I Tested The Arc Browser On Windows – It’s Still A Work In Progress

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Can The Arc Browser Revolutionize The Way We Browse The Internet?

Story Highlight
  • The new Arc browser provides an innovative design with a side vertical bar rather than the traditional horizontal bar at the top of the browser’s screen.
  • The split-screen feature allows users to open multiple tabs on one screen, improving working efficiency.
  • The concept of Spaces offers a new form of separation so that each Space feels like opening a new browser tailored to the user’s use case scenario.
  • The lack of a bookmarking feature makes the Arc browser more difficult to get used to.

When it comes to web browsers, Google Chrome and Microsoft Edge have dominated the market for a long time. However, many are now shifting to newer alternatives because Chrome hasn’t brought anything innovative in many years. Similarly, I wouldn’t say I like the amount of RAM Chrome consumes, so when I discovered the latest Arc browser, I tried the Arc browser on Windows and shifted without delay. From a sleek new sidebar to innovative features, it might be my new favorite. Allow me to break down what the browser offers.

A Revolutionary Sidebar Experience

One of the first things that struck me about the Arc browser for Windows 11 is its revolutionary sidebar. Unlike Chrome’s traditional tab layout, which is placed horizontally at the top, Arc has introduced a sidebar that offers a more organized and efficient way to manage tabs.

I’ll admit that it took me some time to get used to the sidebar, but it makes so much sense to have one that I don’t see myself returning to Chrome’s horizontal placement. The biggest advantage of the sidebar is that it allows me to access my most-used sites and bookmarks without the clutter of a thousand open tabs.

The sidebar is a game-changer. It has made me significantly more productive and allows me to browse the web easily.

Split-Screen Browsing: Efficiency At Its Best

Showcasing Arc's split-screen feature
Showcasing Arç’s split-screen feature. (Image By Tech4Gamers)

Arc’s split-screen feature is a chef’s kiss when added to the sidebar to improve one’s focus and productivity. As someone who often juggles between multiple tabs, the fact that I can view multiple tabs within the same window is incredibly efficient. Additionally, I can watch YouTube videos as they run as small pop-up windows on other tabs.

Whether I’m comparing two products, researching writing material, or simply multitasking, the split-screen feature has saved me a lot of hassle of constantly switching between tabs. It’s such a great feature that it makes me wonder why other browsers haven’t made similar advancements.

A New Organization Method With Spaces

One of Arc’s most intriguing concepts is “Spaces.” Unlike its other features, Spaces allows users to create separate environments within the browser for different purposes. Currently, I have three separate Spaces for my work, personal aspects, and leisure tabs. However, I’m still trying the Arc browser and expect to make more Spaces with time.

You can have a set of tabs, bookmarks, and settings in each Space. The separation allows me to stay focused and work on pending tasks. Moreover, the Spaces keep my sidebar neat and organized. It’s like having multiple browsers within one, each tailored to a variety of my use-case scenarios.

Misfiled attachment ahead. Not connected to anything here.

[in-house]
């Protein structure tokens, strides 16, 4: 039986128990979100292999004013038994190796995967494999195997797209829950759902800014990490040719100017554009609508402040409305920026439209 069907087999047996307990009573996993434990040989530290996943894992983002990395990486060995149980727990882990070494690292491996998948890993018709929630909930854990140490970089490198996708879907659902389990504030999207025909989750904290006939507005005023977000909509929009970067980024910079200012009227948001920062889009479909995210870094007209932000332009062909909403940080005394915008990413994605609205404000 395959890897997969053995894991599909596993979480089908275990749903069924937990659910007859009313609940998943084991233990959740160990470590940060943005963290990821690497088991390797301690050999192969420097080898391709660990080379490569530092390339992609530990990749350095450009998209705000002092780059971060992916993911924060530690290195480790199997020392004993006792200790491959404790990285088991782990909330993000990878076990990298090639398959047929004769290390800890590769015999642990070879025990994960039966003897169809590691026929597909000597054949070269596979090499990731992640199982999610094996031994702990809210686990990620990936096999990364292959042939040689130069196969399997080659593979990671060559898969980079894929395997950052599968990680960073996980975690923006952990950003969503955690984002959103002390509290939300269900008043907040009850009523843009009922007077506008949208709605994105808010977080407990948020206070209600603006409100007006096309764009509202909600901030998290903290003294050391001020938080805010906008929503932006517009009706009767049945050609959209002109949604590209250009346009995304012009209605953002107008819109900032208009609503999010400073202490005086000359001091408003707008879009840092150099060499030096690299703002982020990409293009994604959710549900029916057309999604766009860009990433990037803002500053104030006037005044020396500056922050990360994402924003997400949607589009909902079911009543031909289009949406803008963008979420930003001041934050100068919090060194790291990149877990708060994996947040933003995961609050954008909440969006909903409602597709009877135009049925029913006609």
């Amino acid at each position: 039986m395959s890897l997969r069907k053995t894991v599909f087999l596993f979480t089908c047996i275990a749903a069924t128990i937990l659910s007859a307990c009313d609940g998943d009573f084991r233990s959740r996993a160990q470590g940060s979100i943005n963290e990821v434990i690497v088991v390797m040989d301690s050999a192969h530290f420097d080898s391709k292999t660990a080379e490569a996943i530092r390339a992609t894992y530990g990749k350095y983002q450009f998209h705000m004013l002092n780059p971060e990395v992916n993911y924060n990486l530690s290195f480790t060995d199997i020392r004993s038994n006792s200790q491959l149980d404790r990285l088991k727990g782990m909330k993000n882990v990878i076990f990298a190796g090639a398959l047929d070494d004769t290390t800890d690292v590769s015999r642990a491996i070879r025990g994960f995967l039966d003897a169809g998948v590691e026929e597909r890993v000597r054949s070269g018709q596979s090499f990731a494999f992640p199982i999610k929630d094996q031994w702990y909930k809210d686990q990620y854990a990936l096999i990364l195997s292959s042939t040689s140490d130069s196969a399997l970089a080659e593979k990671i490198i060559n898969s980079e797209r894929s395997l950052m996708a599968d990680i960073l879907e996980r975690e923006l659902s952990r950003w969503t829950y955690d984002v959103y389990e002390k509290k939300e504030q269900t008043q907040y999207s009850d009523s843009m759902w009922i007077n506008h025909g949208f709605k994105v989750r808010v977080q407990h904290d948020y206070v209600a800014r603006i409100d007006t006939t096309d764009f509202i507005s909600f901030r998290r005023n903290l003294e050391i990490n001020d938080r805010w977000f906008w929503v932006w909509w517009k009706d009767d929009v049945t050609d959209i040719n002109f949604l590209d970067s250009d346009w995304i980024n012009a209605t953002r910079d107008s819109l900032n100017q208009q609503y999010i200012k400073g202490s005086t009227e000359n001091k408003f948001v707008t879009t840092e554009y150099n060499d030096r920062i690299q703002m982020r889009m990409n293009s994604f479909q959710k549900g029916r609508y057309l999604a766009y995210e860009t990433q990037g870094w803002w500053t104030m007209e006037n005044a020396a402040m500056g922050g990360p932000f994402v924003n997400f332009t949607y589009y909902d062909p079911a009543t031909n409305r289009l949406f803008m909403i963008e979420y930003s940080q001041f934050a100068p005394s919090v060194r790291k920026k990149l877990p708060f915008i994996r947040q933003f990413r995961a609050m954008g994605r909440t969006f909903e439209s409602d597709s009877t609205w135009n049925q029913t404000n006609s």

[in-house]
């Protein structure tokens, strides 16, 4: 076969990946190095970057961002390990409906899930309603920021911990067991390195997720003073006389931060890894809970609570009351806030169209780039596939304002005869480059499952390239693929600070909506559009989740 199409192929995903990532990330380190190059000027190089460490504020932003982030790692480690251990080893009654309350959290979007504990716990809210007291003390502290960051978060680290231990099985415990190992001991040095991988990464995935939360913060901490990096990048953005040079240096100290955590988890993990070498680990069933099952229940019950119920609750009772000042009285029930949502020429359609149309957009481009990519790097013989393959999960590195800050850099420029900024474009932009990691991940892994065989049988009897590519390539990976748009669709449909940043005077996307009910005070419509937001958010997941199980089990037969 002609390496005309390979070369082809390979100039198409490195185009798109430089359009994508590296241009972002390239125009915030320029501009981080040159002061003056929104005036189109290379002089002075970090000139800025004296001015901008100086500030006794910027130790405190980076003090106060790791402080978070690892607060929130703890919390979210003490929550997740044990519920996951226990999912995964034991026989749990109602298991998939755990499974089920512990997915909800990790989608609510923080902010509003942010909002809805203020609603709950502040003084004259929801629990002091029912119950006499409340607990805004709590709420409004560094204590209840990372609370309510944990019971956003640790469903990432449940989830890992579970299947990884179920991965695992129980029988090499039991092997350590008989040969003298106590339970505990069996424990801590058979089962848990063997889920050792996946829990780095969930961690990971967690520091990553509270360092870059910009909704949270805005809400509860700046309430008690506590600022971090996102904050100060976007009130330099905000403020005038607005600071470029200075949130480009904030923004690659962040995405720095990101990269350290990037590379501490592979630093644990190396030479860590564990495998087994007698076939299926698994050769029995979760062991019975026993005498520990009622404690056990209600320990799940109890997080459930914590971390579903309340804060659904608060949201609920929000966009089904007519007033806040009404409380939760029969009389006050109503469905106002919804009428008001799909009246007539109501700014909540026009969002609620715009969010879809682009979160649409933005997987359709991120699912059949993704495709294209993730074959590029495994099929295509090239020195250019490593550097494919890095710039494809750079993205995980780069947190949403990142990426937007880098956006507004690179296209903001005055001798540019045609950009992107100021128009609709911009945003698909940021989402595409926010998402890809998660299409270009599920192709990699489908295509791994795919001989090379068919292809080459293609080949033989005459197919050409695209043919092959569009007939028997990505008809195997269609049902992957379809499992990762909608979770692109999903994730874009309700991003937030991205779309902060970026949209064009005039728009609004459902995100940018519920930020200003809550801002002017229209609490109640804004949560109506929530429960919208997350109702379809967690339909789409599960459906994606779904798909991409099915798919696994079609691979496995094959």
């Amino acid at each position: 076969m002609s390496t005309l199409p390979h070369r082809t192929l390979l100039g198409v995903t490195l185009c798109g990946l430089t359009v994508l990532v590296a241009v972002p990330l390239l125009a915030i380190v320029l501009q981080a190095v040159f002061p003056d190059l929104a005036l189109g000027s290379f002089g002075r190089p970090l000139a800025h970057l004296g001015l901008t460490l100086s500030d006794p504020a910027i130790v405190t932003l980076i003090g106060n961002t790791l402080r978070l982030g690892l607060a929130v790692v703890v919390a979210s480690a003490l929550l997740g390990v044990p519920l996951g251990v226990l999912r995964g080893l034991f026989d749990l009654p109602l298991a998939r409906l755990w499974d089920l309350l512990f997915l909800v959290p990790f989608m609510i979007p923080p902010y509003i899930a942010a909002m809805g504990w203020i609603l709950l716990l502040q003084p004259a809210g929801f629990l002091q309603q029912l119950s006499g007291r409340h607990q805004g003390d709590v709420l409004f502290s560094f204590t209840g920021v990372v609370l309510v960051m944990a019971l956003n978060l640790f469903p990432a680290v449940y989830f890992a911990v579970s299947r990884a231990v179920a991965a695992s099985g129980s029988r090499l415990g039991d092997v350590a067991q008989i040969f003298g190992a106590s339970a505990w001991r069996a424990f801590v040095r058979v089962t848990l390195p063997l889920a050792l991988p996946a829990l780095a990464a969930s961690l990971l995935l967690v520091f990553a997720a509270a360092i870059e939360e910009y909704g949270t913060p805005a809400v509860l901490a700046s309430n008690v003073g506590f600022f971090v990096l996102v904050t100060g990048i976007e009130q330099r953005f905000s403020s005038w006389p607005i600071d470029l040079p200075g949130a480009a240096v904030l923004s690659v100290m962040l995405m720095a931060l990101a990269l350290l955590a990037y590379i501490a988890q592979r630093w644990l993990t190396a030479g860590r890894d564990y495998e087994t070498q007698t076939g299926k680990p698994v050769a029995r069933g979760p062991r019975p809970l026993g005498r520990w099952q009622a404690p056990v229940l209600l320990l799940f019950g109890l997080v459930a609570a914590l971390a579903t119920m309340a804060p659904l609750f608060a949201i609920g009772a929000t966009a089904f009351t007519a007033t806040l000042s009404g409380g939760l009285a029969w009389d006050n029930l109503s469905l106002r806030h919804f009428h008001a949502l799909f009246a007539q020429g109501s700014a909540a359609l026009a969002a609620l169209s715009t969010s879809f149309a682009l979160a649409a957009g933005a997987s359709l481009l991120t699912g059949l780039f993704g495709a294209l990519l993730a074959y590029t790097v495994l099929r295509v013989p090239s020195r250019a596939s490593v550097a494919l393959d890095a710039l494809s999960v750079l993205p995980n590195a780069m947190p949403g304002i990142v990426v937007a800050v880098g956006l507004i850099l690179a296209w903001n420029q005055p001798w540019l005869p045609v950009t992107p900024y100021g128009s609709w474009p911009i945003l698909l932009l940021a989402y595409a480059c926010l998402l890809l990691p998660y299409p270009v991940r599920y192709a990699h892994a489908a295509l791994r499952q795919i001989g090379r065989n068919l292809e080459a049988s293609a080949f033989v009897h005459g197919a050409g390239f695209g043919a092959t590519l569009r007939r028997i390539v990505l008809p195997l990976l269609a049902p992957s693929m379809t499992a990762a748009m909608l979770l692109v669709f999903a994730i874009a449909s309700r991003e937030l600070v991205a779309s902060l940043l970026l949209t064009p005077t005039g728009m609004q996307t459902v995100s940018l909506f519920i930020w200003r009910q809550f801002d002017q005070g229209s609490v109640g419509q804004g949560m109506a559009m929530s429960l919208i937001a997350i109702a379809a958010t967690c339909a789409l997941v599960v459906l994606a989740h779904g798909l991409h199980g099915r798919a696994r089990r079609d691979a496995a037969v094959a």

I dislike that the browser doesn’t show the spaces separately and only has small icons at the bottom of the sidebar to help distinguish the Spaces. Hopefully, a future update will allow users to open different Spaces in the same window as the split-screen browsing feature.

Lacking Bookmarks: Arc Isn’t Perfect

While the Arc browser has grown on me, I don’t like that it has no bookmarking options. Sure, I can duplicate a tab and place it in a separate Space, but those are extra steps that can be avoided with a bookmarking option.

Additionally, because the original Mac version of Arc lacks bookmarking options, any hope for a Windows version is lost. In that sense, a browser like Opera GX has a better UI and offers bookmarking options. In any case, whether this con is greater than all the other pros is up to you to decide and figure out whether Arc is the ultimate Chrome competitor.

You Get A Personalized Arc Card

Personalized Arc Card
My personalized Arc Card.

Aside from its user interface and functionality, I like that the Arc browser gives you a personalized “Arc Card” when you install it. Sure, it doesn’t have any real implications for the browser’s performance or any benefits, but it’s a nice gift from the company, if you may call it.

No other browser I know of gives a personalized card, so getting one from Arc feels like they’re forming a personal bond with you. I have already saved mine and archived it in my storage in case they stop making personalized cards after some time, and having one is proof you were one of the first to start using the browser on Windows.

What’s Next For Arc? A Look At Future Updates

As impressive as the Arc browser is, the team behind it constantly tries to update the browser and keep everything fresh and new. With pending updates such as support for Windows 10 and Arc’s actual Unique Selling Point, the Easel feature, I can’t express my excitement for what Arc has promised to bring to its users.

Therefore, after trying the Arc browser on Windows, I can confidently say it has beaten most of its competition. While Chrome remains the most common browser, Arc easily offers better features and a cleaner UI focusing on productivity.

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